Midterm 1 review (ch1-4).docx

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Department
Family Relations and Human Development
Course
FRHD 1020
Professor
Susan Chuang
Semester
Winter

Description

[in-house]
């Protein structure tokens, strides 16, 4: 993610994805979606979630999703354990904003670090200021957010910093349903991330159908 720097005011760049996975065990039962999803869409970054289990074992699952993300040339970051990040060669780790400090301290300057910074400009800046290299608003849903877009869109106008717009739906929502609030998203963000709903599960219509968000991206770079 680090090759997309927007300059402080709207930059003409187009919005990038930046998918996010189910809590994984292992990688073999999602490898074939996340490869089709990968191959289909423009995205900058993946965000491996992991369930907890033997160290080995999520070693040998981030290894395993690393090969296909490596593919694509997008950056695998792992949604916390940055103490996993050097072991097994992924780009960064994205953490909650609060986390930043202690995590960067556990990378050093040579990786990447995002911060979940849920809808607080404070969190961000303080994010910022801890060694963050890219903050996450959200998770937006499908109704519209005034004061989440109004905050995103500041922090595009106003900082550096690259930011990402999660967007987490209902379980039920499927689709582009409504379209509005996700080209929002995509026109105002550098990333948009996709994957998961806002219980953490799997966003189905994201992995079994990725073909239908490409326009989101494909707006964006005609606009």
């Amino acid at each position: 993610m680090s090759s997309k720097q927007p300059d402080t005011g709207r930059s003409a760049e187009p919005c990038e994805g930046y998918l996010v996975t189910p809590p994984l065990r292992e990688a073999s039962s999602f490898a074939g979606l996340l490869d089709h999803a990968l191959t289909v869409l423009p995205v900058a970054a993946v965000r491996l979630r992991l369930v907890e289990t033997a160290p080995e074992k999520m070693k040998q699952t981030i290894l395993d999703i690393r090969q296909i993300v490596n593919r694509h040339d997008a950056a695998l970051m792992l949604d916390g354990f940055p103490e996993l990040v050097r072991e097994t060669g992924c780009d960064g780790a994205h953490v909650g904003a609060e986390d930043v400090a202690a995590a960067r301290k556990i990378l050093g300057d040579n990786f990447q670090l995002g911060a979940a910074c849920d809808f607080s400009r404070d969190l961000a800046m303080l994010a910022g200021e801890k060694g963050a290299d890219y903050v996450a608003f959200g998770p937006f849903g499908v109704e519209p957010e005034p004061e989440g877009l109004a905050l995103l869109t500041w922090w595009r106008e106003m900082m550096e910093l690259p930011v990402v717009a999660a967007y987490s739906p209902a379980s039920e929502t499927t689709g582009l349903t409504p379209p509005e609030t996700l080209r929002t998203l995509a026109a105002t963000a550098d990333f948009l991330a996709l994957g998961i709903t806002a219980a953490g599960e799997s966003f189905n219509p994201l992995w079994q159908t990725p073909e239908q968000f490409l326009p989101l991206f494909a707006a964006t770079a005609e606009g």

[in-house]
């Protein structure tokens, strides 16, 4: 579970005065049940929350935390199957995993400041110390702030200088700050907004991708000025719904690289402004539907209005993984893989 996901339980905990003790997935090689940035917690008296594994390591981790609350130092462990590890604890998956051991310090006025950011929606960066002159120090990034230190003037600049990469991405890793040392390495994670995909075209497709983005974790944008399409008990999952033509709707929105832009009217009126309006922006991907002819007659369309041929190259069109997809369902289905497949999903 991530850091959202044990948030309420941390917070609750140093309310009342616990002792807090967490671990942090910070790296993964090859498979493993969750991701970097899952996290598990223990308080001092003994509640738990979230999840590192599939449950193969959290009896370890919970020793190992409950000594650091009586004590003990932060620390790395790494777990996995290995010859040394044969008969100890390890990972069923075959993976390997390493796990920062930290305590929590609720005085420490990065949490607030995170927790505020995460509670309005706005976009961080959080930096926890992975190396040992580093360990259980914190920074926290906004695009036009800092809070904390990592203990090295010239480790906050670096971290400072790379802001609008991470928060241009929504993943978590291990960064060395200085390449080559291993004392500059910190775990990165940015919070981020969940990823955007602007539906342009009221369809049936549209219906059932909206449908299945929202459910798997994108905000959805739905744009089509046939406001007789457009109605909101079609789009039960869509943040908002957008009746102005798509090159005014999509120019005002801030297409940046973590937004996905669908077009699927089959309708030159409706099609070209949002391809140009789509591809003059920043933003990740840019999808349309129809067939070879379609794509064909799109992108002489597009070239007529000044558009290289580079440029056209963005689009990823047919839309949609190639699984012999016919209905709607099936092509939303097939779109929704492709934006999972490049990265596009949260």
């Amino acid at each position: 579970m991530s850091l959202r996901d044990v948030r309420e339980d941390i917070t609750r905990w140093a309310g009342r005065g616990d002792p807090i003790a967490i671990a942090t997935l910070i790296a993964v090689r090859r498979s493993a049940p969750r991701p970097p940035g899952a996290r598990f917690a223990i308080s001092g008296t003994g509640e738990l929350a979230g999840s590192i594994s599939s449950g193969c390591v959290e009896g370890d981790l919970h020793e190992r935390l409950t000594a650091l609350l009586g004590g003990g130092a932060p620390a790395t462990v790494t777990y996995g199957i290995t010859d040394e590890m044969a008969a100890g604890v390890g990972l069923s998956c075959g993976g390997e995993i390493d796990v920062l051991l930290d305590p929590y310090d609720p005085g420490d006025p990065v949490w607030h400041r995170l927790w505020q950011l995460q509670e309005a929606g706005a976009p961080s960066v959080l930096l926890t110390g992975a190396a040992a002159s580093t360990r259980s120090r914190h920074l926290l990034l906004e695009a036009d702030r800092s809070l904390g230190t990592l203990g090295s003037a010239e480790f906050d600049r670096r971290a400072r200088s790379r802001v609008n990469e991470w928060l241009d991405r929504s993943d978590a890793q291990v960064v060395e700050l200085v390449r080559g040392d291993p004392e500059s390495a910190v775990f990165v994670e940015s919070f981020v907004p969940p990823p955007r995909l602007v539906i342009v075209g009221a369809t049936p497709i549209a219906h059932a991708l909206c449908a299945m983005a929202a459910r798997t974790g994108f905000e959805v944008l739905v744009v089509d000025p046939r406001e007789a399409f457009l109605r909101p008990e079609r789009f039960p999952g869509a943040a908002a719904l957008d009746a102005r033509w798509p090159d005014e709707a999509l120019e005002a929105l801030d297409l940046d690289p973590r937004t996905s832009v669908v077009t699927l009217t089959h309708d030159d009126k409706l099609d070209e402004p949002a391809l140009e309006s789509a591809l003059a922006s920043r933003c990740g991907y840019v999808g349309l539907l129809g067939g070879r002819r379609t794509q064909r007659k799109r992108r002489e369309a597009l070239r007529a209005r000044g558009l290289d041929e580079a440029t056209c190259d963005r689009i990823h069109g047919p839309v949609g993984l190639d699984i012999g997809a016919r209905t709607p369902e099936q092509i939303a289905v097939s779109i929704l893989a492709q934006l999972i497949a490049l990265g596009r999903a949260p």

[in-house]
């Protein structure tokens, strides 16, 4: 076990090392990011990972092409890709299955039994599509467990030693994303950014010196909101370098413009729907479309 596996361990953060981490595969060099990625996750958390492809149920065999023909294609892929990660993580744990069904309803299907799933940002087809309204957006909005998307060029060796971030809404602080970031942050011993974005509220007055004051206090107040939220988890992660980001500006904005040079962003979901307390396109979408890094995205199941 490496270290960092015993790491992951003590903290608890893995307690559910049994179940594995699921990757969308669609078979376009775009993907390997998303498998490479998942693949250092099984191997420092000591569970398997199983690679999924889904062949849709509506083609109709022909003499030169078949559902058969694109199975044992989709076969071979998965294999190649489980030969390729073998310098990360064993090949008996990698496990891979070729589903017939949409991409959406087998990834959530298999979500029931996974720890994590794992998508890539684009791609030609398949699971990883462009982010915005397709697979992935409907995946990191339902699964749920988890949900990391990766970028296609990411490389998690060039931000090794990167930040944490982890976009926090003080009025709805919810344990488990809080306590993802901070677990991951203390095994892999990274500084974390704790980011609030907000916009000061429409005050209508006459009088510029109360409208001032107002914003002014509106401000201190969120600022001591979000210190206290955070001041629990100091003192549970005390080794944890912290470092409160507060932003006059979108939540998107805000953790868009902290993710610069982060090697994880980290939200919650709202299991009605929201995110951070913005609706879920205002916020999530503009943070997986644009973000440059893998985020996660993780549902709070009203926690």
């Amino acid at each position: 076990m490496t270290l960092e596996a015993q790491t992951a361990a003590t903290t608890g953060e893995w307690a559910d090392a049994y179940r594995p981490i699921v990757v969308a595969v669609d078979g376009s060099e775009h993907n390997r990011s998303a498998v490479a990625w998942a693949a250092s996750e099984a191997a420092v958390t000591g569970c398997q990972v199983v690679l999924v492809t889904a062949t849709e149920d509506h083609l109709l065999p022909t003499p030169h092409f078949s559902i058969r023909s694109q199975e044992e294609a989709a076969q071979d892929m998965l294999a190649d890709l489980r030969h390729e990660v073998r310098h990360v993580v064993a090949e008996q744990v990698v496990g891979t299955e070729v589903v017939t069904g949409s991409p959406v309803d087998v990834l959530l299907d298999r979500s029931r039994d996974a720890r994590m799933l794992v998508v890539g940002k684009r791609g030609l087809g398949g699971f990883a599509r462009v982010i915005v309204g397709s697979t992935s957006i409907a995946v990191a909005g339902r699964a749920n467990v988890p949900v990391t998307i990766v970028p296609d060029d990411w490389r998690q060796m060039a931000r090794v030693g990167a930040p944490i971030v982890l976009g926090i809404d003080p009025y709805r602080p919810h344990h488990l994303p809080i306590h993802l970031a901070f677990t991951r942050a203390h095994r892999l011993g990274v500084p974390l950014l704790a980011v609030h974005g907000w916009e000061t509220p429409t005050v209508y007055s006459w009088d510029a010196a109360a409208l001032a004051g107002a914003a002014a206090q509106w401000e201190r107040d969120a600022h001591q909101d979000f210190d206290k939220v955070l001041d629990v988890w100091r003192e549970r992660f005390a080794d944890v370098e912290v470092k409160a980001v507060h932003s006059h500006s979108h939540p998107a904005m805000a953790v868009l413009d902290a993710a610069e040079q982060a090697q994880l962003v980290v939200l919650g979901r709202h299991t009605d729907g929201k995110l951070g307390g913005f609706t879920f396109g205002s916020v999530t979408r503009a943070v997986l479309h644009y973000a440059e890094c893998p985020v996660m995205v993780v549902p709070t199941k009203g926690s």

Human Development Midterm 1 1 CHAPTER 1  Total Fertility Rate (TFR): number of births per woman. Variations Within Countries  Majority culture: within a country, the cultural group that sets most of the norms and standards and holds most of the positions of political, economic, intellectual, and media power.  Contexts: settings and circumstances that contribute to variations in pathways of human development, including SES, gender, and ethnicity, as well as family, school, community, media, and culture  Socioeconomic status (SES): persons social class, including educational level, income level, and occupational status  Ethnicity: group identity that may include components such as cultural origin, cultural traditions, race, religion, and language. Human Origins and the Birth of Culture  Ontogenetic: Characteristic pattern of individual development in a species  Phylogenetic: Pertaining to the development of a species Our Evolutionary Beginnings  Charles Darwin—Natural Selection—evolutionary process in which the offspring best adapted to their environment survive to produce offspring  Through natural selection, species change little by little with each generation, and over a long period of time they can develop into new species  Hominid: evolutionary line that le to modern humans  The most important difference between early hominids and other primates was the development of bipedal locomotion, or walking on 2 legs.  Hunter gatherer: social and economic system in which economic life is based on hunting (mostly by males) and gathering edible plants (mostly by females)  Homosapiens: species of the modern humans. The Origin of Cultures and Civilizations  Upper Paleolithic Period: Period of human history from 40,000 to 10,000 years ago, when distinct human cultures first developed. This is when: o Humans began to bury their dead o Cultural differences developed between human groups, o Trade took place between human groups o There was a rapid acceleration in the development of tools. o First boats were invented.  Neolithic Period: era of human history from 10,000 to 5,000 years ago, when animals and plants were first domesticated. o The key to this was climate change. Human Development Midterm 1 2 o The Upper Paleolithic was the time of the last Ice Age, when average global temperatures were about 10 degrees Celsius below todays temperatures. o As the climate began warmer, new plants evolved.  Civilization: form of human social life, beginning about 5000 years ago, includes cities, writing, occupational specialization, and states.  State: Centralized political system that is an essential feature of civilization. o They had laws and sewer systems, and their social classes includes priests, soldiers, craftsmen, government workers and slaves. o They produced vast range of goods including jewellery, sculpture, sailboats, wheeled wagons, and swords.  Shaman: religious leader who believed to have special powers and special knowledge of the spirit world. Human Evolution and Human Development Today.  Evolutionary Psychology: branch of psychology that examines how patterns of human functioning and behaviour have resulted from adaptations to evolutionary conditions. Ancient Conceptions of Development Conceptions of Human Development in 3 Traditions  The apprentice stage comprises childhood and adolescence. This is the stage in which a boy is dependent on his parents, as he grows up and learns the skills necessary for adult life.  In the householder stage, the young man has married and is in charge of his own household. This is a time of many responsibilities, ranging from providing for a wife and family to taking care of elderly parents to engaging in productive work.  The third stage, forest dweller, begins when a man’s first grandson is born. The religious ideal in this stage is for a man to withdraw from the world and literally live in the forest, devoting himself to prayer and religious study, and cultivating patience and compassion.  The final stage of life is that of renunciant. The renunciant goes even further than the forest dweller in rejecting worldly attachments. The purpose of life in this stage is simply to prepare for the end of this life and entry into the next.  Another conception of life stages was proposed by Solon (PAGE 18)  One important difference among the 3 ancient conceptions of human development is that they have very different ways of dividing up the life span, from just 4 stages in the Dharmashastra to 14 in the Talmud. Human Development Midterm 1 3 Behaviourism Watson: anything can be learned  Pavlov: classical conditioning Behaviors can be conditions by pairing stimulus with response -B. F. Skinner: operant conditioning   Consequences determine future behaviour   Positive reinforcement   Punishment – decrease future behaviour Scientific Psychosexual Theory  Sigmund Freud: o Psychosexual theory: Freud’s theory proposing that sexual desire is the driving force behind human development. o Superego: angel (good) o ID: pleasure principle (bad) o Ego: conscious self Freud’s Psychosexual Stages Age Period Psychosexual stage Main Features Infancy Oral Sexual sensations centered on the mouth; Pleasure derived from sucking, chewing, biting Toddlerhood Anal Sexual sensations centered on the anus; high interest in feces; pleasure derived from elimination Early childhood Phallic Sexual sensations move to genitals; sexual desire for other sex parent and fear of same sex parent Middle childhood Latency Sexual desires repressed; focus on developing social and cognitive skills Adolescence Genital Re-emergence of sexual desire, now directed outside the family Human Development Midterm 1 4 Erik Erikson’s Psychosocial Theory  Psychosocial Theory: Erikson’s theory that human development is driven by the need to become integrated into the social and cultural environment. Age Period Psychosocial Stage Main development challenge Infancy Trust v. mistrust Establish bond with trusted caregiver Toddlerhood Autonomy vs. shame and Develop a healthy sense of doubt self as distinct from others Early childhood Initiative vs. guilt Initiate activities in a purposeful way Middle childhood Industry vs. inferiority Begin to learn knowledge and skills of culture Adolescence Identity vs. identity Develop a secure and confusion coherent identity Early adulthood Intimacy vs. isolation Establish a committed, long term love relationship Middle adulthood Generativity vs. stagnation Care for others and contribute to well being of the young Late adulthood Ego integrity vs. despair Evaluate lifetime, accept it as it is. Bronfenbrenner’s Ecological Theory  Ecological theory: Bronfenbrenner’s theory that human development is shaped by five interrelated systems in the social environment.  According to Bronfenbrenner’s theory, there are 5 key levels or systems that play a part in human development: 1. The microsystem: contains the structures with which the child has direct contact. The microsystem encompasses the relationships and interactions a child has with her immediate surroundings. Structures in the microsystem include family, school, neighborhood, or childcare environments. At this level, relationships have impact in two directions - both away from the child and toward the child. 2. The mesosystem – this layer provides the connection between the structures of the child’s microsystem. Examples: the connection between the child’s teacher and his parents, between his church and his neighborhood, etc. 3. The exosystem – this layer defines the larger social system in which the child does not function directly. The structures in this layer impact the child’s development by interacting with some structure in her microsystem. 4. The macrosystem –While not being a specific framework, this layer Human Development Midterm 1 5 is comprised of cultural values, customs, and laws. The effects of larger principles defined by the macrosystem have a cascading influence throughout the interactions of all other layers. 5. The chronosystem – this system encompasses the dimension of time as it relates to a child’s environments. Elements within this system can be either external, such as the timing of a parent’s death, or internal, such as the physiological changes that occur with the aging of a child. As children get older, they may react differently to environmental changes and may be more able to determine more how that change will influence them. A stage model for this book  Emerging adulthood: new life stage in developed countries, lasting from the late teens through the twenties, in which people are gradually making their way toward taking on adult responsibilities in love and work.  Scientific Method: process of scientific investigation, involving a series of steps from identifying a research question through forming a hypothesis, selecting research methods and designs, collecting and analyzing data, and drawing conclusions. The Five Steps of the Scientific Method  Step 1: Identify a Question of Scientific Interest  Step 2: form a hypothesis  Step 3: choose a research method and a research design o Research method: the approach to investigating the hypothesis o Research design: plan for when and how to collect data for a study.  Step 4: Collect Data to test the hypothesis  Step 5: Draw conclusions and form new questions and hypotheses. Ethics in Human Development Research.  The requirements for Institutional Review Board (IRB) and the ethical guidelines of professional organizations usually include the following components. 1. Protection from physical and psychological harm 2. Informed consent prior to participation 3. Confidentiality 4. Deception and debriefing. Methods and Design in Research Research Methods Methods Advantages Limitations Human Development Midterm 1 6 Questionnaire Large sampole, quick data Preset response, no depth. collection Interview Large sample, quick data Time and effort of coding collection Observations Actual behaviour, not self- Observation may effect report behaviour Ethnographic Research Entire span of daily life Research must live among participants; possible bias Case studies Rich, detailed data Difficult to generalize results Biological Measurments Precise data Expensive; relation to behaviour may not be clear Experiment Control, identification of May not reflect real life cause and effect Natural experiment Illuminate gene- Unusual circumstances; rare. environment relations  Intervention (experimental research): program intended to change the attitudes or behaviour of the participants.  Cross-sectional research: Research design that involved collecting data from people of a variety of ages on a single occasion o Correlation: statistical relationship between two variables such that knowing one of the variables makes it possible to predict the other  Longitudinal research: research design in which the same persons are followed over time and data are collected on two or more occasions o Cohort effect: in scientific research, an explanation of group differences among people of different ages based on the fact that they grew up in different cohorts or historical periods. CHAPTER 2 Genetic Basics  Chromosome: sausage-shaped structure in the nucleus of cells, containing genes, which are paired, except in reproductive cells.  DNA: long strand of cell material that stores and transfers genetic information in all life forms  Gene: segment of DNA containing coded instructions for the growth and functioning of the organism.  Genome: entire store of an organism’s hereditary information  Genotype: organism’s unique genetic inheritance  Phenotype: organism’s actual characteristics, derived from its genotype.  Dominant-recessive inheritance: pattern of inheritance in which a pair of chromosomes contains one dominant and one recessive gene, but only the dominant gene is expressed in the phenotype.  Allele: on a pair of chromosomes, each of two forms of a gene  Incomplete dominance: form of dominant- recessive inheritance in which the phenotype is influenced primarily by the dominant gene but also to some extent by the recessive gene. Human Development Midterm 1 7 o Incomplete dominance in sickle cell inheritance: Two recessive genes for the sickle cell trait results in sickle cell anemia, but having one dominant and one recessive gene provides protection against malaria.  Polygenic inheritance: expression of phenotypic characteristics due to the interaction of multiple genes.  Regulator gene: gene that directs the activities of other genes  Gene therapy: method of treating genetic disorders that involves replacing the affected genes with genes that do not have the disorder. The sex chromosomes  Sex chromosomes: chromosomes that determine whether an organism is male (XY) or female (XX).  X-linked inheritance: pattern of inheritance in which a recessive characteristic is expressed because it is carries on the male’s X chromosome. Genes and Environment in Human Development  Nature-nurture debate: debate among scholars as to whether human development is influences mainly by genes(nature) or environment(nurture). Principles of Behaviour Genetics  Behaviour genetics: field in the study of human development that aims to identify the extent to which gened influence behaviour, primarily by comparing persons who share different amounts of their genes/  Monozygotic (MZ) twins: twins who have exactly the same genotype; also called identical twins  Dizygotic(DZ) twins: twins that result when two ova are released by a female instead of one, and both are fertilized by sperm; also called fraternal twins.  Heritability: statistical estimate of the extent to which genes are responsible for the differences among persons within a specific population, with values ranging from 0 to 1.00. o The higher the heritability, the more the characteristic is believed to be influenced. o Heritability estimates have been criticized for giving misleading impression of the influence of genetics on development. o Heritability estimates are estimates based on comparison of persons with different amounts of genetic material in common, not direct measures of the activity of genes.  Concordance rate: percentage that indicated the degree of similarity in phenotype among pairs of family members, expressed as a percentage. Gene-environment Interactions: Epigenesis and Reaction Ranges. Human Development Midterm 1 8  Epigenesis: in development, the continuous bidirectional interactions between genes and environment. o According to epigenetic theory, genetic activity responds constantly to environmental influences. Development is influences by genes but not purely determined by them.  Reaction range: range of possible developmental aths established by genes; environment determines where development takes place within that range.  The theory of genotype  environmental effects: theory proposing that genes influence the kind of environment we experience. The 3 forms of genotype Environment effects  Passive genotype  environment effects: the type that results from the fact that in a biological family, parents provide both genes and environment to their children.  Evocative genotype  environment effects: the type that results occur when a persons inherited characteristics evoke responses from others in the environment.  Active genotype  environment effects: the type that results when people seek out environments that correspond to their genotypic characteristics. Genotype  Environment effects over time  The three types of genotype  environment effects operate throughout childhood, adolescence, and adulthood, but their relative balance changes over time.  In childhood, passive genotype  environment effects are especially pronounced, and active genotype  environment effects are relatively weak.  However, the balance changes as children move through adolescence and into adulthood.  Parental control diminishes, so passive genotype  environment effects also diminish.  Autonomy increases, so active genotype  environment effects also increase.  In adulthood, passive genotype  environment effects fade entirely, and active genotype  environment effects move to the forefront.  Evocative genotype  environment effects remain relatively stable from childhood through adulthood.  The theory of genotype environment effects has been the source of vigorous debate. Genes and Individual Development  Gametes: cells, distinctive to each sex, that are involved in reproduction (egg cells in the ovaries of the female and sperm in the testes of the male) Sperm and Egg Formation  Ovum: mature egg that develops in ovaries, about every 28 days in human females. Human Development Midterm 1 9  Meiosis: process by which gametes are generated, through separation and duplication of chromosome pairs, ending in four new gametes from the original cell, each with half the number of chromosomes of the original cell.  Mitosis: process of cell replication in which the chromosomes duplicate themselves and the cell divides into two cells, each with the same number of chromosomes as the original cell.  Cytoplasm: in an ovum, fluid that provides nutrients for the first 2 weeks of growth if the ovum is fertilized, until it reaches the uterus and begins drawing nutrients from the mother.  Crossing over: at the outset of meiosis, the exchange of genetic material between paired chromosomes. Conception  Follicle: during the female reproductive cycle, the ovum plus other cells that surround the ovum and provide nutrients.  About 14 days into a womens cycle, the mature follicle cursts and ovulation takes place as the ovum is released into the fallopian tube.  The cytoplasm will provide nutrients for the first 2 weeks of growth if the ovum is fertilized, until it reaches the uterus and begins drawing nutrients from the mother.  After the ovum enters the fallopian tube that fertilization can occur, so fertilization is most likely to take place if intercourse occurs on the day of ovulation or the 2 previous days.  Once the sperm penetrates the ovum’s membrane, the head of the sperm detaches from the tail and continues toward the nucleus of the cell while the tail remains outside  When the sperm head reaches the nucleus of the ovum, the final phase of meiosis is triggered in the ovum.  Fertilization takes place as the 23 chromosomes from the ovum pair up with the 23 chromosomes from the sperm.  Zygote: following fertilization, the new cell formed from the union of sperm and ovum.  Twins can also result when a zygote that has just begun the process of cell division splits into 2 separate clusters of cells, creating MZ twins  MZ twins are less common than DZ twins. Prenatal Development The Germinal Period (First 2 weeks)  Germinal period: the zygote travels down the fallopian tubes to the uterus and implants in the uterine wall. As it travels, it begins cell division and differentiation.  By week 1 following conception there is a ball of about 100 cells known as a blastocyst which is divided into 2 layers. Human Development Midterm 1 10 o Trophoblast: The outer layers of cells which will go on to form structures that provide protection and nourishment to the embryo. o Embryonic disk: the inner layer of cells, which will go on to form the embryo.  During the second week after conception, implantation occurs as the blastocyst becomes firmly embedded into the lining of the uterus.  Amnion, which surrounds the developing organism and fill with fluid, helping to keep a steady temperature for the organism and protect it against the friction of the mother’s movements.  In between the uterine wall and the embryonic disk a round structure, the placenta, begins to develop. The placenta will allow nutrients to pass from the mother to the developing organism and permit wastes to allow nutrients to pass from the mother to the developing organism and permit wastes to be removed.  An umbilical cord also begins to develop, connecting the placenta to the mother’s uterus.  Implantation is the outcome of the germinal period is all goes well. The Embryonic Period.  Embryonic period: weeks 3-8 of prenatal development. During this period, the trophoblast differentiated faster than the embryonic disk, developing the structures to protect and nurture the organism during pregnancy.  Gestation: elapsed time since conception.  First week: the embryonic disk forms 3 layers: o Ectoderm: the outer layer of cells, which will eventually become the skin, hair, nails, sensory organs and nervous system. (brain and spinal cord) o Mesoderm: the middle of the 3 cell layers, which will become the muscles, cones, reproductive system, and the circulatory system. o Endoderm: the inner layer of cells, which will become the digestive system and the respiratory system.  By the end of week 3: part of the ectoderm forms the neural tube, which will become the spinal cord and brain.  Once formed, the neural tube begins producing neurons (cells of the nervous system) in immense quantities.  Fourth week: the shape of the head becomes apparent, and the eyes, nose, mouth and ears begin to form. The heart begins to beat and the ribs, muscle and digestive tract appear.  Weeks 5-8: Buds that will become arms and legs appear in week 5, developing webbed fingers and toes that lose their webbing by week 8.  The placenta and the umbilical cord become fully functional.  The digestive system develops, liver begins to producing blood cells.  Heart develops separate chambers. Human Development Midterm 1 11  End of week 8: all the main body parts have formed, and all of the main organs except the sex organs. The time embryo responds to touch, especiallu around its mouth, and it can move. The Fetal Period  Fetal period: Week 9 to birth. The organism continue to develop, and there is tremendous growth in sheer size.  After 3 months: typical fetus weighs about 3 ounces and is 3 inches long.  Trimester: one of the 3 month periods of prenatal development.  2 trimester: the fetus becomes active and begins to respond to its environment.  Babies born before 22 weeks rarely survive  By the third trimester, brain development has progressed. Prenatal Care in Traditional Cultures  Midwife: person who assists in pregnant womens prenatal care and the birth process. Essentials of Prenatal Care Before Pregnancy  Have a medical examination to ensure that there are no disease that may affect prenatal development. If not fully vaccinated, obtain vaccinations for diseases, such as rubella, that can damage prenatal development  Avoid tobacco, alcohol, and other drugs, which may make it more difficult to become pregnant and are damaging to prenatal development During Pregnancy  Diet  Exercise  Teratogens Teratogen: behaviour, environment or bodily condition that can have damaging influence on prenatal development. Prenatal Problems Sex Chromosome Disorders  A person may have an extra X chromosome (resulting in XXX of XXY), or an extra Y chromosome (XYY), or may have only an X and no second sex chromosome.  2 consequences of sex chromosome disorders: o The person has some type of cognitive deficit, such as mental retardation, a learning disorder or speech impairments. o The person has some abnormality in the development of the reproductive system at puberty, such as underdeveloped testes and penis in boys or no ovulation in girls. Down Syndrome Human Development Midterm 1 12  Down syndrome: genetic disorder due to carrying an extra chromosome on the 21 pair. Teratogens Malnutrition  Most common  Medical experts recommend that pregnant women gain 25-30 pounds and that they eat a healthy, balanced diet.  Dramatic evidence of this effect has been shown in recent decades in China. o China had the highest incidence in the world of 2 serious prenatal disorders, anencephaly, in which parts of the brain are missing or malformed, and spinabifida, which is an extreme distortion in the shape of the spinal column. o The main cause of these diseases was a deficiency in folic acid, a nutrient found in fruits and vegetables. Infectious Diseases  Rubella: Over half of infants whose mothers contracted this illness during the embryonic period have severe problems including blindness, deafness, and mental retardation.  AIDS: HIV/AIDS can be transmitted from mother to child during prenatal development through blood, during birth, or through breast milk. It damages brain development prenatally  Alcohol: Causes most widespread damage. When mothers drink heavily during pregnancy, their infants are at risk for Fetal alcohol spectrum disorder (FASD), which includes facial deformities, heart problems, misshapen limbs, and a variety of cognitive problems such as mental retardation and attention and memory deficits.  Tobacco: Women who smoke during pregnancy are at higher risk of miscarriage and premature birth, and smoking is the leading cause of low birth weight in developed countries.  Other Teratogens: Maternal use of drugs such as heroin, and marijuana causes physical. Cognitive, and behavioural problems in infants. o Certain prescription drugs can also cause harm. Prenatal Diagnosis Techniques of prenatal monitoring  Ultrasound: machine that uses sound waves to produce images of the fetus during pregnancy. o Used to screen down syndrome  Amniocentesis: prenatal procedure in which a needle is used to withdraw amniotic fluid containing fetal cells from the placenta, allowing possible prenatal problems to be detected.  Chorionic Villus sampling (CVS): prenatal technique for diagnosing genetic problems, involving taking a sample of cells at 5-10 weeks gestation by inserting a tube into the uterus. Human Development Midterm 1 13 Genetic Counselling.  The counsellor takes a comprehensive family history from each prospective parent, seeking to identify patterns that may indicate problematic recessive or X-linked genes.  Then each partner provides a blood, skin or urine sample that can be used to analyze their chromosomes to identify possible problems Infertility  Infertility: the inability to attain pregnancy after at least a year of regular sexual intercourse without contraception. Infertility Treatments  Assisted reproductive technologies (ART): methods for overcoming infertility that include artificial insemination, fertility drugs, and IVF.  Artificial insemination: procedure of injecting sperm directly into the uterus.  In Vitro Fertilization (IVF): form of infertility treatment that involves using drugs to stimulate the growth of multiple follicles in the ovaries, removing the follicles and combining them with sperm, then transferring the most promising zygotes to the uterus.  Animalcule: microscopic human being. Infertility belt: geographical area in central Africa with infertility rates as high as 30%, apparently due to high rates of malnutrition CHAPTER 3  Oxytocin: Hormone released by pituitary gland that causes labour to begin. Stage of the Birth Process  Stage 1: Labour- Longest and most taxing stage. Contractions increase in duration, frequency, and intensity, causing the cervix to dilate.  Stage 2: Delivery. Usually takes half and hour to an hour, but there is a wide variation. The mother pushes, and the baby crowns and then exits the birth canal and enters the world.  Stage 3: Expelling of Placenta and Umbilical Cord. Contractions continue as the placenta and umbilical cord is expelled. The process usually takes a few minutes. - Episiotomy: incision to make the vaginal opening larger during birth process. Birth Complications - Failure to progress and breech presentation o Failure to progress means that the woman has begun the birth process but it is taking longer than normal. Human Development Midterm 1 14 o Breech presentation- positioning of the fetus so that feet or buttocks, rather than the head, is positioned to come first out of the birth canal. o Cesarean Delivery: (C-section) type of birth in which mother’s abdomen is cut open and fetus is retrieved directly from uterus. o For women who have had a C-section, there is a possibility of having a vaginal birth with the next baby, a procedure known as a VBAC (vaginal birth after caesarean section). Cultural and Historical Variations in Birth Beliefs and Practices Cultural Variations in Birth Beliefs Beliefs and Rituals Surrounding Birth  In some cultures, birth must take place away from where most people reside, so that others will not be contaminated by it.  Many cultures have beliefs that the mother remains unclean long after the birth and must be kept away from others, for her own sake as well as teirs.  In Traditional Vietnam, the mother as to avoid going out for at least 30 days after birth, in order not to contaminate the rest of the village or endanger herself or her infant.  Some cultures have rituals for women to purify themselves after birth and not just non-Western cultures Meanings of the Placenta.  The placenta is a component of the birth process that has often carried its own special cultural beliefs.  In some cultures, the methods for disposing the placenta are clear and simple: burial, burning, or throwing it in a river, or keeping it in a special place reserved for placentas.  In developed countries the placenta is recognized as having special value as a course of hormones and nutrients. Hospitals give their placentas to researchers, or to cosmetic manufacturers who use them to make products such as hair conditioner. Cultural Variations in Birth Practices  Midwives are usually the main birth assistants in rural areas of developing countries.  Who helps? o Midwives tend to be older women who have had children themselves but are now beyond childbearing age. o In some cultures, she receives what she believes to be a supernatural calling in a dream or a vision. In other culture, the position of midwife is inherited from mother to daughter. o Some cultures allow women to volunteer as midwives. o Typically, the woman who is to be a midwife spend several years in apprenticeship to be a more experienced midwife before taking the Human Development Midterm 1 15 lead in addicting with birth. In other cultures, midwives have been regarded with contempt or fear. o In India, Midwives come from the castes that have the lowest status.  Easing the Birth o Massages make the birth easier and it also allows the midwife to determine the position of the fetus. o In many cultures in Asia and South America, the mother is forbidden from eating “hot” foods. This helps reassure the expectant mother and enhance her confidence going into birth process. o When the women begins to go into labour, the midwife is called, and the expectant mother’s female relative gather around her. o Epidural: the injection of an aesthetic drug into the spinal fluid to help the mother manage the pain while also remaining alert. o After birth, typically the baby is laid on the mother’s abdomen until the placenta an umbilical cord expelled from her uterus. o A variety of strategies are used to promote delivering the placenta, such as massage, medication, and rituals involving opening or expelling, or attempts to make the woman sneeze or vomit.  Midwives Versus Doctors o In the west, as in other cultures, most births throughout most of history were administered by midwives o This began to change in the 15 century, as a witch-hunting fervor swept over Europe. In 1486 an influential witch-hunting manual was published by two monks, declaring that “No one does more harm to the Catholic faith than midwives.” o In the early 18 century, Medical schools were established throughout Europe, and many of the new doctors considered delivering babies to be the domain of physicians. o Forceps: pair of tongs used to extract the baby’s head from the womb during delivery. o Obstetrics: field of medicine that focuses on prenatal care and birt